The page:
It wasn’t until I moved to a regular 9-5 job that I realized that I don’t actually like to be awake late very often and flourish when I wake early. As I took on a challenge to write one million words in a year I had to strategize and optimize my creative time to get it all done and saw that my best working hours were in the early morning. I resisted this for a while because I remember growing up with a ‘morning person’ for a mom and decided that there was no way I could be that chipper when I’d rather still be in bed. Once I adjusted my sleep schedule and gradually shifted my waking time I found that I actually really like mornings (after a cup of coffee).

If you saw one of my latest posts I committed to pushing my waking time from 5:30 to 5am and I think it’s working out well to give me a longer period of uninterrupted work time before I’m distracted by others. As I work on editing, blogging, and engaging with new projects I want to maximize the amount of time I can spend on them and utilizing my best hours of the morning is the best way to do that.

I feel like most people will have a good idea of whether or not they function best at night or early in the morning but in case you don’t know then I’d suggest noting how you feel throughout the day. When you sit down to work in the morning do you have an easy time focusing or do you not settle into work flow until much later in the day? Do you notice a decline in focus as the day goes on? For me personally, I find that I can start writing before I even finish my first cup of coffee. By noon I am completely unable to pay attention to work.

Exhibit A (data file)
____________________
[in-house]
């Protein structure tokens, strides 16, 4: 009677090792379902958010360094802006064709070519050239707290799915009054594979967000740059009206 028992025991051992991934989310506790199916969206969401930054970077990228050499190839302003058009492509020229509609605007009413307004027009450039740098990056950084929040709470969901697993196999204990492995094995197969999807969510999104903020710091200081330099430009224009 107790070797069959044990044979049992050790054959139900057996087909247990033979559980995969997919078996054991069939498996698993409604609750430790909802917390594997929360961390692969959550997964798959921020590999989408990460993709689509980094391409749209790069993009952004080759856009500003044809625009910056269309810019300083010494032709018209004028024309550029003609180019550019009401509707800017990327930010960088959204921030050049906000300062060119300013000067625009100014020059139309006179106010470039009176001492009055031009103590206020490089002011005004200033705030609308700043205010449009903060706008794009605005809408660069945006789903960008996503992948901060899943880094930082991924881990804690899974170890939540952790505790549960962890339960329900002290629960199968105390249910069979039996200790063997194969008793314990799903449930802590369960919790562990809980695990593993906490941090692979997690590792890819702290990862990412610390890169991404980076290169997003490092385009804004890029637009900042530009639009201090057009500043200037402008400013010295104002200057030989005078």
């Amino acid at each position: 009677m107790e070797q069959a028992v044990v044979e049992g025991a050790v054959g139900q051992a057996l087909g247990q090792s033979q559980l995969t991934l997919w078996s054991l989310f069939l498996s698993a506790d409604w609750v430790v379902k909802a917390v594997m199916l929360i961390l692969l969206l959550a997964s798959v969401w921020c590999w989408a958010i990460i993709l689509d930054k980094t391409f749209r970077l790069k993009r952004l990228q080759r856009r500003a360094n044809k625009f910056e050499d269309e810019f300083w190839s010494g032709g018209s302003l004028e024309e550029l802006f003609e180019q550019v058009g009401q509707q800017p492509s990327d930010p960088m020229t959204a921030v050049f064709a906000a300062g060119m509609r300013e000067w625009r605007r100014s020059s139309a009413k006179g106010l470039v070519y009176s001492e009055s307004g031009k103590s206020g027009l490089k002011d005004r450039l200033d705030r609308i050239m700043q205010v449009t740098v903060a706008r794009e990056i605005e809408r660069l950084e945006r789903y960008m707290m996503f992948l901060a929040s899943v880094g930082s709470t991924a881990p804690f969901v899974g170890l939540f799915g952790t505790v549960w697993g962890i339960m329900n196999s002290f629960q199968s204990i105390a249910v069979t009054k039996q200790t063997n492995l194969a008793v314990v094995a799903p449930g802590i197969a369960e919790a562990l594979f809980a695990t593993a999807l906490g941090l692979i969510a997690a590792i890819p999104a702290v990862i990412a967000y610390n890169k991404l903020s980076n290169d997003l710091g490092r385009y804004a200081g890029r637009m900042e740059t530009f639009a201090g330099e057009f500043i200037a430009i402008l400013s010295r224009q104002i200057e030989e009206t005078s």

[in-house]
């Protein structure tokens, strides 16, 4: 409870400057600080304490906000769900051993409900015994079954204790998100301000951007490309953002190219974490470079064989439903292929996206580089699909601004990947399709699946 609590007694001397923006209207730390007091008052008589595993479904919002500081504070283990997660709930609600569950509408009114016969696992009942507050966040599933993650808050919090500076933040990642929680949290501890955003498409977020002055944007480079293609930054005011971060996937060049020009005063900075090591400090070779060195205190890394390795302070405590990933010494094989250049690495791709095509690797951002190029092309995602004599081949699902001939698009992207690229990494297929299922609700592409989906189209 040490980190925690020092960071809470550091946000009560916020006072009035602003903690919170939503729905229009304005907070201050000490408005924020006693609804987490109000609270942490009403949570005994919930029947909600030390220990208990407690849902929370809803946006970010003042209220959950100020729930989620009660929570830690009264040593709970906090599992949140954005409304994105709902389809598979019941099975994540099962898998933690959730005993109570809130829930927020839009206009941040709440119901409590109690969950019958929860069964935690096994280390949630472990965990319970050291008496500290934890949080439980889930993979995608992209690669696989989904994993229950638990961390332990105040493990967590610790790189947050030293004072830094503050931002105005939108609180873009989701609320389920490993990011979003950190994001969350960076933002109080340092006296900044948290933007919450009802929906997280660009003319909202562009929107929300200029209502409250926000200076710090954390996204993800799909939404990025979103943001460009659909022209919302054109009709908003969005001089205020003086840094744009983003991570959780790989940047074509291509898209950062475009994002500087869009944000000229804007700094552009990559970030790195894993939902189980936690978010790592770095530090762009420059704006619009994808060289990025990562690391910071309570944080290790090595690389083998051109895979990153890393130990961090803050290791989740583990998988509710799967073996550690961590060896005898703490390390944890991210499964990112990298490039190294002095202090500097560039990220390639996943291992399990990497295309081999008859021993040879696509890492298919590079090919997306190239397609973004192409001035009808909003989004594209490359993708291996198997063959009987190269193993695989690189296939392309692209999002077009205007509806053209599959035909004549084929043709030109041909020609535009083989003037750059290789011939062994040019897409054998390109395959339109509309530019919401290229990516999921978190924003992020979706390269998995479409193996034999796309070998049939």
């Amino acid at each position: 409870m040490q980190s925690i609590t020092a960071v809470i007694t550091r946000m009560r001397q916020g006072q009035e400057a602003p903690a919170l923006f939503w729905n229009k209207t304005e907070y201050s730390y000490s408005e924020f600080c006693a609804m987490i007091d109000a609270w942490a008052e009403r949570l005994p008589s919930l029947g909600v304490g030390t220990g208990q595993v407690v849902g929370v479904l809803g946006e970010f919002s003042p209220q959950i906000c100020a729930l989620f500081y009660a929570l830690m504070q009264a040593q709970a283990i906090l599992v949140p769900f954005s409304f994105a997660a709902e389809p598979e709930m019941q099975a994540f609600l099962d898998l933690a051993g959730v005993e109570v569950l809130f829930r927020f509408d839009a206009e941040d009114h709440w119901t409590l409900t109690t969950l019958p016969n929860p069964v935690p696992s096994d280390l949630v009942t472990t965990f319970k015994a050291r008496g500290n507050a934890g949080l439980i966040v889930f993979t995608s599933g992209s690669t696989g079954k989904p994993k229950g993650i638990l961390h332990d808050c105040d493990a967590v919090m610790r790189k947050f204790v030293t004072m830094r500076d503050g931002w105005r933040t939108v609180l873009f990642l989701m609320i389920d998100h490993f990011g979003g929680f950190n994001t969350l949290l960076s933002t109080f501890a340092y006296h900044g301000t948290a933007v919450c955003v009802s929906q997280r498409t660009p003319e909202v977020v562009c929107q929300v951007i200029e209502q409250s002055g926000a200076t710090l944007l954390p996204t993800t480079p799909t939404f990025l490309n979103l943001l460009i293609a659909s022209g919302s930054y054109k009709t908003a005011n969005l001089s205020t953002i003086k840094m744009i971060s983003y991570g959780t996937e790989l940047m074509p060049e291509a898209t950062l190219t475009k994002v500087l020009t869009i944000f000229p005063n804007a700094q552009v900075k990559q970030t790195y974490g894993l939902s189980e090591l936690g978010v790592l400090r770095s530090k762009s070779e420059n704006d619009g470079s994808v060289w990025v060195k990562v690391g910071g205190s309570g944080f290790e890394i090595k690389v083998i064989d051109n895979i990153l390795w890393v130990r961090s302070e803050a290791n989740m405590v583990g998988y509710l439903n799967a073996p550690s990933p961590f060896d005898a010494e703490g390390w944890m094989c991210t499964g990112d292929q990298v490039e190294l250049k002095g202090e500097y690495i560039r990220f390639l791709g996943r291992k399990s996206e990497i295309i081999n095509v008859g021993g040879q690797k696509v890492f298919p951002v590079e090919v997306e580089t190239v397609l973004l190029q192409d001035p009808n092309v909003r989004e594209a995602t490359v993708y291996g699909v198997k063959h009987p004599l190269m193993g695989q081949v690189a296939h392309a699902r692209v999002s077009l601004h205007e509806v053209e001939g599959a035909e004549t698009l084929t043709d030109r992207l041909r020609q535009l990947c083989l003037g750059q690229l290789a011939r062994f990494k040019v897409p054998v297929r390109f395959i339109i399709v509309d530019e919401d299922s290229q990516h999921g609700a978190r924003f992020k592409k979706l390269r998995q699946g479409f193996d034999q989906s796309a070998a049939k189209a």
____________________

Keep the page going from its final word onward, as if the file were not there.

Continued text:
Do you notice any particular patterns? They should give you a good idea of how you can modify your schedule to get the most out of your writing.

I know that it’s easy to feel resistant to the idea of waking up even earlier (even for morning people!) but once your adjust I think you’ll find it pleasant. For those of you who can stay awake until the sun rises I don’t think you’ll mind the excuse to stay up just a little later.

Whatever works for you just try not to sacrifice a good sleep schedule. Aim to get at least 7 hours of sleep a night. If you can’t do that and modify your schedule then I think that the extra hours won’t be worth it because of how too few hours of sleep can impact your ability to think optimally.

Have you changed your routine to coincide with your best working hours? I would love to hear about it in the comments. Be sure to follow the blog to keep up with my tricks for creative optimization and social media tips for creatives. You can always find me on Instagram where I update more regularly.

Happy Creating!

 

 

Time Management for Writers

Hey Bookish People,

Today I want to talk about how I get all my writing done. One of the biggest barriers that people claim get in the way of their writing is a lack of time. The secret is that no one really has the time unless they make it. There are a million things that come up every day that can take the place of writing. Let’s talk about how we can get around that.


  1. Prioritize